STARKVILLE, Miss. -- After nearly six decades, Mississippi State radio broadcaster Jack Cristil will retire as the voice of the Bulldogs.
The 85-year-old Cristil announced the decision after LSU beat Mississippi State 84-82 on Wednesday night.
Cristil cited health issues, saying he needed kidney dialysis that required immediate attention. He says Saturday's game against Tennessee will be his last.
"All good things, as they say in the trade, must come to an end sooner or later," Cristil said during Wednesday's postgame show. "Please accept my genuine, my honest and heartfelt thank you for the kindness that you have displayed to me during my 58 years. It has been one genuine pleasure to be associated with such a magnificent university."
He was hired before the 1953 football season and has been a fixture on Mississippi State radio broadcasts the past 58 years.
He added basketball play-by-play duties in 1957 and has broadcast more than 2,000 MSU athletic events during his career -- or roughly 60 percent of football games and 55 percent of basketball games in the school's history. His voice is the only one many Mississippi State fans have ever known in radio broadcasts.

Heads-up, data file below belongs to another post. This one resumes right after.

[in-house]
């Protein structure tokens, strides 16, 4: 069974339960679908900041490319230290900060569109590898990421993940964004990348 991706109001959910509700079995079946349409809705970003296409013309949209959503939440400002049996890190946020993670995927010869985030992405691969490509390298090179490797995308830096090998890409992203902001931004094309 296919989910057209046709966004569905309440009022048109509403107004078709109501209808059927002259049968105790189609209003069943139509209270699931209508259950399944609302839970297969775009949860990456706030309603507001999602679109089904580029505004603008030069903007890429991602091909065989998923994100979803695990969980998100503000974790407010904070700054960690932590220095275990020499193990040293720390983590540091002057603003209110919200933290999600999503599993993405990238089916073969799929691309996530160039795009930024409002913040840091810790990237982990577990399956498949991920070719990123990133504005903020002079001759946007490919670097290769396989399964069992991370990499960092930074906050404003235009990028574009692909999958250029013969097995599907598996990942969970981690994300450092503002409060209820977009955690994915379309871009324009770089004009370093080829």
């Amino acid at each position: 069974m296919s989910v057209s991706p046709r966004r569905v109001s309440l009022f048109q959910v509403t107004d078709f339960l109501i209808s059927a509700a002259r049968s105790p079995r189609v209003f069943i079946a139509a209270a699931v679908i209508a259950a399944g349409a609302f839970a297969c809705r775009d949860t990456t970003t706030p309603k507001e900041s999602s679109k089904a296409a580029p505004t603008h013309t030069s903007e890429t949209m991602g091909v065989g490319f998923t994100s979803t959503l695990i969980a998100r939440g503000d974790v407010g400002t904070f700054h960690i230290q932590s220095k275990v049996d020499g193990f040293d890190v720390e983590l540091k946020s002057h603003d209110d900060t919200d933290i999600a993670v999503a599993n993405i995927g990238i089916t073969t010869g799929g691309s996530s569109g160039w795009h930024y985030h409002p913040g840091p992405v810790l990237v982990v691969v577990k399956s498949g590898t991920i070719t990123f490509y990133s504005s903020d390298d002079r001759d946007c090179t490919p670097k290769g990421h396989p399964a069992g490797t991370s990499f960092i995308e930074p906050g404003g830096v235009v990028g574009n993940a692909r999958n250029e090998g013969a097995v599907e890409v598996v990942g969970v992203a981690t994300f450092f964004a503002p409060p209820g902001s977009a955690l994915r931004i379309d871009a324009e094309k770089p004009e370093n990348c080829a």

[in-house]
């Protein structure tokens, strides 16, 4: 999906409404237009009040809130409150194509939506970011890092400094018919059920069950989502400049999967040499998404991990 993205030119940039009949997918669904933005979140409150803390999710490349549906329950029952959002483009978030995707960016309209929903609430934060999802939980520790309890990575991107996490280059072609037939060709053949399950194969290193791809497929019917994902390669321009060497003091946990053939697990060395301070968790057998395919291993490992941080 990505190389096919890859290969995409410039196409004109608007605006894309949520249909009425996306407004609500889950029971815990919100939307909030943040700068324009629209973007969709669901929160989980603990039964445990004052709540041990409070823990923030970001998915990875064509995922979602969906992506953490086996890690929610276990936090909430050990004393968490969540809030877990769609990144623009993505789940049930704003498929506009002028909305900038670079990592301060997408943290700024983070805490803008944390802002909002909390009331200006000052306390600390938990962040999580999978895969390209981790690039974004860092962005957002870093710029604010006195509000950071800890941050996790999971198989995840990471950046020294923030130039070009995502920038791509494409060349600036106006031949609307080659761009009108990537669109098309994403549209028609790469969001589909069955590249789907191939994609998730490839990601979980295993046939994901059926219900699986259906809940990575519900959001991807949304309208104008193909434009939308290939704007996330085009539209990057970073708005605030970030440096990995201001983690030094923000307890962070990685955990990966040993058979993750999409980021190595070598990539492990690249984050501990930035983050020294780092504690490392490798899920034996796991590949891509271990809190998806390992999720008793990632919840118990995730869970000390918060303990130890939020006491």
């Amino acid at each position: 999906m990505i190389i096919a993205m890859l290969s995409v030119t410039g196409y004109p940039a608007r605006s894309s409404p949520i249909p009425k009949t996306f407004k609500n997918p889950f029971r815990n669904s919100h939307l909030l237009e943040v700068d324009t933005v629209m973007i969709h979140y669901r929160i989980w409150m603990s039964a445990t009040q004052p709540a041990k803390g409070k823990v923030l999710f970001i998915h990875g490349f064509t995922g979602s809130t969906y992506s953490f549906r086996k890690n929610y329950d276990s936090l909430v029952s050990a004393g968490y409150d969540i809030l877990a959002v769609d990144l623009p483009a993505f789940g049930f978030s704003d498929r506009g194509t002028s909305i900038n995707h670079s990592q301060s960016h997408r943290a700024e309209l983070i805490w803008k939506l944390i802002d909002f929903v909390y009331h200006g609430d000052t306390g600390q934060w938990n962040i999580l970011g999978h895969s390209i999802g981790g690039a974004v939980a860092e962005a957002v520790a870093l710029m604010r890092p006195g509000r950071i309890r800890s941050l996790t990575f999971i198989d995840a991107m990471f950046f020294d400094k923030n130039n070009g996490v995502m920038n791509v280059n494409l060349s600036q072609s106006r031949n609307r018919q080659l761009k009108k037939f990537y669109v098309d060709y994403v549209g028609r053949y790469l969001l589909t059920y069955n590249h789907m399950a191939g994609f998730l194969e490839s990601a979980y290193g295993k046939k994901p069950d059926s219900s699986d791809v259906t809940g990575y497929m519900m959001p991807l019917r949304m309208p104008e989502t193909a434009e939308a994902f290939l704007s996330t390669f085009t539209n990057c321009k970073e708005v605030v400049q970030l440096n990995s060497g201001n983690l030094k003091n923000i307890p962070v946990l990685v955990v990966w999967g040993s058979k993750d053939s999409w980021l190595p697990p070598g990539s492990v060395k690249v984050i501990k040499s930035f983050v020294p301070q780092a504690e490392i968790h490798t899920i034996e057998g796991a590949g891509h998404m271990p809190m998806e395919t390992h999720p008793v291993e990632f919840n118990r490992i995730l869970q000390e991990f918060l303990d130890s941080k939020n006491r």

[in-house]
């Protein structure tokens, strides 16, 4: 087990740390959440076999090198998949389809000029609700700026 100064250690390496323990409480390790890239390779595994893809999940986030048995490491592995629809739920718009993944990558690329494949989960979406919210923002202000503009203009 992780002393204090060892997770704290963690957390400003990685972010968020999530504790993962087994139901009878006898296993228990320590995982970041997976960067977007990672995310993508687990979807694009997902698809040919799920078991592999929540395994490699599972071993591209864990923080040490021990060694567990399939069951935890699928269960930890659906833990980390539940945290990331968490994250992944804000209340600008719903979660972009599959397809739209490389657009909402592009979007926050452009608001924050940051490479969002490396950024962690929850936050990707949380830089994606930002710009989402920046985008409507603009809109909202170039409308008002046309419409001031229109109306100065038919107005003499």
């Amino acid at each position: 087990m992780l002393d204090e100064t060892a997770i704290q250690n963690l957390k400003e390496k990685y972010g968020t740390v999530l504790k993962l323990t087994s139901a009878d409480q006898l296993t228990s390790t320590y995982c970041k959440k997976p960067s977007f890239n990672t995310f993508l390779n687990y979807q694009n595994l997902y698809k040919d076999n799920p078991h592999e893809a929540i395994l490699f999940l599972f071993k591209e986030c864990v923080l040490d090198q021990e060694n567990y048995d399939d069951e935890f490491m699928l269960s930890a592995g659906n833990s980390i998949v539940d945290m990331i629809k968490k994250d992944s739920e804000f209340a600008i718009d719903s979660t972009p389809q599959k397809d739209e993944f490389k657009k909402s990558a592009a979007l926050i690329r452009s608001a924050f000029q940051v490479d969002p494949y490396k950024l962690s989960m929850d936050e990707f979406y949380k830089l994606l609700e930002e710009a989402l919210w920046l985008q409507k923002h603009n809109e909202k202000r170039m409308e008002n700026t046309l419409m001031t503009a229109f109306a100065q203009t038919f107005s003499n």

Jim Ellis, who has worked with Cristil during broadcasts since 1979, said Cristil's professionalism was his greatest asset. Cristil was known for his sometimes-biting remarks, especially when things weren't going well for the Bulldogs.
Ellis recalled some advice Cristil gave when the two first started working together.
"He said, 'We try to give the true picture of what's happening at the ballgame. We don't try to sugarcoat it or make it look like what it's not. We just tell folks what's happening and then they can make their own decision as to what they think about it,' " Ellis said.
Ellis will take over play-by-play duties for the remainder of the men's basketball season. Mississippi State said a permanent replacement will be selected after the season.
Cristil, a Memphis, Tenn., native, has been named the Mississippi Sportscaster of the Year 21 times and was named the SEC Broadcaster of the Year in 1988. In 1992, he was given the Ronald Reagan Lifetime Achievement Award and also inducted into the Mississippi Sports Hall of Fame.